Discuss risk assessment for paracetamol poisoning
Liver case – Drug toxicity
Risk assessment for paracetamol poisoning
Paracetamol poisoning is common and the treatment of the majority of acute overdoses is well-defined. However, risk
assessment and treatment of staggered or supratherapeutic ingestions, or ingestions involving slow-release preparations, may be complicated and advice can be obtained from a clinical toxicologist.
Case 2 Liver – Drug toxicity
Miss OD is a 23 year old female, who is a casual employee at Big W and presents to the ED with abdominal pain and nausea and vomiting. She had recently been to her GP for a chest infection for which she was prescribed a course of Augmentin Duo Forte® and advised to take paracetamol for her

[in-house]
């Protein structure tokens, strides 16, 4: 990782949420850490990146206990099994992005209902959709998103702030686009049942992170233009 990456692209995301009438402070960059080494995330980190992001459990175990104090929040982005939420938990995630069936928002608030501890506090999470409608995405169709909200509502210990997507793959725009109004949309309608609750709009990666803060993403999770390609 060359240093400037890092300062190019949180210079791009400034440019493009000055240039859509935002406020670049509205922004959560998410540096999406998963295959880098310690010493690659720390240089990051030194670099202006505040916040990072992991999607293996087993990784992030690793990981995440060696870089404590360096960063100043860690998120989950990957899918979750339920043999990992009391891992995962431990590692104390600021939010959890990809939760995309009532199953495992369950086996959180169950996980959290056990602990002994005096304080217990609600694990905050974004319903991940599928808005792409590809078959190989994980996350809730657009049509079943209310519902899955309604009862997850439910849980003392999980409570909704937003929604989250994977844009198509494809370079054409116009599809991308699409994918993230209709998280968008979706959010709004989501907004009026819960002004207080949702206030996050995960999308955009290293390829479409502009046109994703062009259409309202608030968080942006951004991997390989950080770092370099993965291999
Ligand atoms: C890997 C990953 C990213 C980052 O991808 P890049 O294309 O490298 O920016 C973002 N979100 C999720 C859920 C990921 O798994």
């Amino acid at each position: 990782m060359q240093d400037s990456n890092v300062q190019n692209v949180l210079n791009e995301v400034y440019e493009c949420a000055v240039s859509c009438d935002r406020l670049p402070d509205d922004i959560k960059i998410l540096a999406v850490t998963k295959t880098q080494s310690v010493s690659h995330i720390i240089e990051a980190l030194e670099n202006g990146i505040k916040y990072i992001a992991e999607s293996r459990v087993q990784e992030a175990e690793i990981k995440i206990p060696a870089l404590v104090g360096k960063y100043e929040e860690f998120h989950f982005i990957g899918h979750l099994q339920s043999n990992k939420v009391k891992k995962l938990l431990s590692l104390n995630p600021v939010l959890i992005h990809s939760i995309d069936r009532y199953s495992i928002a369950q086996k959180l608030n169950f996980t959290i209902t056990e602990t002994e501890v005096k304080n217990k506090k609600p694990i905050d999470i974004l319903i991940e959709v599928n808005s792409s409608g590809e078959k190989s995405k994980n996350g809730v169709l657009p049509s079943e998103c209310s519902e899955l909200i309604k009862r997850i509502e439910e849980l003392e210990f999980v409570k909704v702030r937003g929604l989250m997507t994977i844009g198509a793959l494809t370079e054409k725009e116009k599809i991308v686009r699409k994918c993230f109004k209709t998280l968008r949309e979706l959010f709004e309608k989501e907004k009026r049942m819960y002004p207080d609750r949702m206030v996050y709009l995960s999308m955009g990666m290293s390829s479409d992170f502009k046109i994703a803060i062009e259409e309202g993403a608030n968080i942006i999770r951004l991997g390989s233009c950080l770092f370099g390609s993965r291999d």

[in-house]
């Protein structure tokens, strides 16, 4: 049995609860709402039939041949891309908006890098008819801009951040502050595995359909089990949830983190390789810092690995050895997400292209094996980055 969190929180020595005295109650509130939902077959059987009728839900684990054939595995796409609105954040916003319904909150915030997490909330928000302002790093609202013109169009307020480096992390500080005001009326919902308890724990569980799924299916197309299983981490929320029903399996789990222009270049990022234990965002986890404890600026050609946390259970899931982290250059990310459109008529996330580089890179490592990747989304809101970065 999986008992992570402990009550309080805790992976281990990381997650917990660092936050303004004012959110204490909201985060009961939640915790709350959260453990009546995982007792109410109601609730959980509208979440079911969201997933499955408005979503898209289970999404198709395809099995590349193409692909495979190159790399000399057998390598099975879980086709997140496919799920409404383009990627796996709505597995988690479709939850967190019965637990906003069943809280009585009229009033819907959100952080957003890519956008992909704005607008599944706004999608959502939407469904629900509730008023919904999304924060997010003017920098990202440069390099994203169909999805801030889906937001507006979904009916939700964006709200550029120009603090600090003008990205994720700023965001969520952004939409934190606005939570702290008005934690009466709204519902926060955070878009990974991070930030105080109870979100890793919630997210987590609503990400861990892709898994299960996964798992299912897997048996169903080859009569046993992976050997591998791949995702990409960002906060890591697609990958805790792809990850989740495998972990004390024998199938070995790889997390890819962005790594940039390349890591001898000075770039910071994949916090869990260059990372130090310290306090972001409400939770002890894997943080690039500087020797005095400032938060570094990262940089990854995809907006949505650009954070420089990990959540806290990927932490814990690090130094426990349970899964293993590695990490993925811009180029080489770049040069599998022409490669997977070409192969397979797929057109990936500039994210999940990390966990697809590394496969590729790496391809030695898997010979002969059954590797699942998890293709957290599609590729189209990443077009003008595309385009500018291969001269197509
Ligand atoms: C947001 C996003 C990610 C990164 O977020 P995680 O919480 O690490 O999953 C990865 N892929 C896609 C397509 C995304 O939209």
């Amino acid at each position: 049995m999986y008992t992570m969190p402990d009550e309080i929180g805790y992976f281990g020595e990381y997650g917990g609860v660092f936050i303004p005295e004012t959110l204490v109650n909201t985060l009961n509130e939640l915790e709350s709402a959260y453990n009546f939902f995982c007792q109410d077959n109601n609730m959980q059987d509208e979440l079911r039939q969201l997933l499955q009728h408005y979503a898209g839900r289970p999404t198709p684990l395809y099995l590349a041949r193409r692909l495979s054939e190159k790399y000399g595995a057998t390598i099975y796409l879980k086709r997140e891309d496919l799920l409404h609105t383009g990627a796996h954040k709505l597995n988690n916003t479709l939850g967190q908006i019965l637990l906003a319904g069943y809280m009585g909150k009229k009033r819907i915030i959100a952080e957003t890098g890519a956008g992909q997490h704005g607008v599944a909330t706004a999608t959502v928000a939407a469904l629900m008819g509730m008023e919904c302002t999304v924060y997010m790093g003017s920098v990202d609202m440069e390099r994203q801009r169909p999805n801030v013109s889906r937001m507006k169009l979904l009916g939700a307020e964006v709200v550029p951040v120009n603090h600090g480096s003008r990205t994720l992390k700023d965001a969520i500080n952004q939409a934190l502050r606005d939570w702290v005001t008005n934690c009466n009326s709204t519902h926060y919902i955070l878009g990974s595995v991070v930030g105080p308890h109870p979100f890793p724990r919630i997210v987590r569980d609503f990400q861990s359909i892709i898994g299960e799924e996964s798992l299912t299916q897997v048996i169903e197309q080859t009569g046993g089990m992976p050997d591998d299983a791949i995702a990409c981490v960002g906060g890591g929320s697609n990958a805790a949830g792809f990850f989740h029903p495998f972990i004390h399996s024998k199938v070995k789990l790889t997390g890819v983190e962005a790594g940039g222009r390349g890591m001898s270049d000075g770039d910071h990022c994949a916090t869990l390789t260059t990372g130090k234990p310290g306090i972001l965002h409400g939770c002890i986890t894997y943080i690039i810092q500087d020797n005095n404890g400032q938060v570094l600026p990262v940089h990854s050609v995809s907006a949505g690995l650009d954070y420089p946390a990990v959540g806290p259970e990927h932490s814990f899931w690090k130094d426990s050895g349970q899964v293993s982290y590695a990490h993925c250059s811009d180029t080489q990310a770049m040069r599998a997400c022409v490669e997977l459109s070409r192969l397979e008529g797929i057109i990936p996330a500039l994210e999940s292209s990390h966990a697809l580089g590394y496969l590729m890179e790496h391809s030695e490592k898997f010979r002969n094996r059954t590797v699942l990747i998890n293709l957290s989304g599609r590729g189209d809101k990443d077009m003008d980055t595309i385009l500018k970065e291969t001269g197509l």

fever. She also decided to take Codral Cold and Flu® tablets her flat mate had left over from a recent cold that she told her would be good for her cough and stuffy nose.
After 7 days she presented with a low-grade fever, nausea and vomiting and right upper quadrant pain. Bloods were taken for liver function tests and were found to be grossly elevated. A serum paracetamol level was requested along with other blood tests including glucose, urea and creatinine.
When questioned she admitted to taking paracetamol tablets regularly and the other tablets to help with her congestion and cough.
It was estimated that she had taken 6 to 8g of paracetamol daily for the past 5 to 7 days.